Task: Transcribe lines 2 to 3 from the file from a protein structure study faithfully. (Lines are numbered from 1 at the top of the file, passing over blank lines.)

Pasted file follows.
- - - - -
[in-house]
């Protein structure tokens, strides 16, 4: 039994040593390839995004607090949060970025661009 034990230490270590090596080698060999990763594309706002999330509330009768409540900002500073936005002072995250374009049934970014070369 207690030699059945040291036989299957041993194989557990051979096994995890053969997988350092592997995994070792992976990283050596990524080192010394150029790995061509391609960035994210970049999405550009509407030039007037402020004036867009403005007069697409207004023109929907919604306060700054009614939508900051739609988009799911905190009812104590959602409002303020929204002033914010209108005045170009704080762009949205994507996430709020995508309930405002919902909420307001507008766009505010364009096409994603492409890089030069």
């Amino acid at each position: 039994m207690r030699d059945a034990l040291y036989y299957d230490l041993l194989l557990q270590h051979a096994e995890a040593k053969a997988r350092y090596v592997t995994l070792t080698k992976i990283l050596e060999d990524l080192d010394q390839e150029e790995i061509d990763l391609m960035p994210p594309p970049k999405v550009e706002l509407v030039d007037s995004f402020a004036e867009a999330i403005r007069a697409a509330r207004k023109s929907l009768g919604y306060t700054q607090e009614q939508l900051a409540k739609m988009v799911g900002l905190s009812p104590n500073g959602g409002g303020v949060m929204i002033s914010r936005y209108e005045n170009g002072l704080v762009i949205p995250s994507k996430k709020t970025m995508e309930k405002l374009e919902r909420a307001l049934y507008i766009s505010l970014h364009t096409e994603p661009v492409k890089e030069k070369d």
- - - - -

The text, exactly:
């Protein structure tokens, strides 16, 4: 039994040593390839995004607090949060970025661009 034990230490270590090596080698060999990763594309706002999330509330009768409540900002500073936005002072995250374009049934970014070369 207690030699059945040291036989299957041993194989557990051979096994995890053969997988350092592997995994070792992976990283050596990524080192010394150029790995061509391609960035994210970049999405550009509407030039007037402020004036867009403005007069697409207004023109929907919604306060700054009614939508900051739609988009799911905190009812104590959602409002303020929204002033914010209108005045170009704080762009949205994507996430709020995508309930405002919902909420307001507008766009505010364009096409994603492409890089030069």
């Amino acid at each position: 039994m207690r030699d059945a034990l040291y036989y299957d230490l041993l194989l557990q270590h051979a096994e995890a040593k053969a997988r350092y090596v592997t995994l070792t080698k992976i990283l050596e060999d990524l080192d010394q390839e150029e790995i061509d990763l391609m960035p994210p594309p970049k999405v550009e706002l509407v030039d007037s995004f402020a004036e867009a999330i403005r007069a697409a509330r207004k023109s929907l009768g919604y306060t700054q607090e009614q939508l900051a409540k739609m988009v799911g900002l905190s009812p104590n500073g959602g409002g303020v949060m929204i002033s914010r936005y209108e005045n170009g002072l704080v762009i949205p995250s994507k996430k709020t970025m995508e309930k405002l374009e919902r909420a307001l049934y507008i766009s505010l970014h364009t096409e994603p661009v492409k890089e030069k070369d």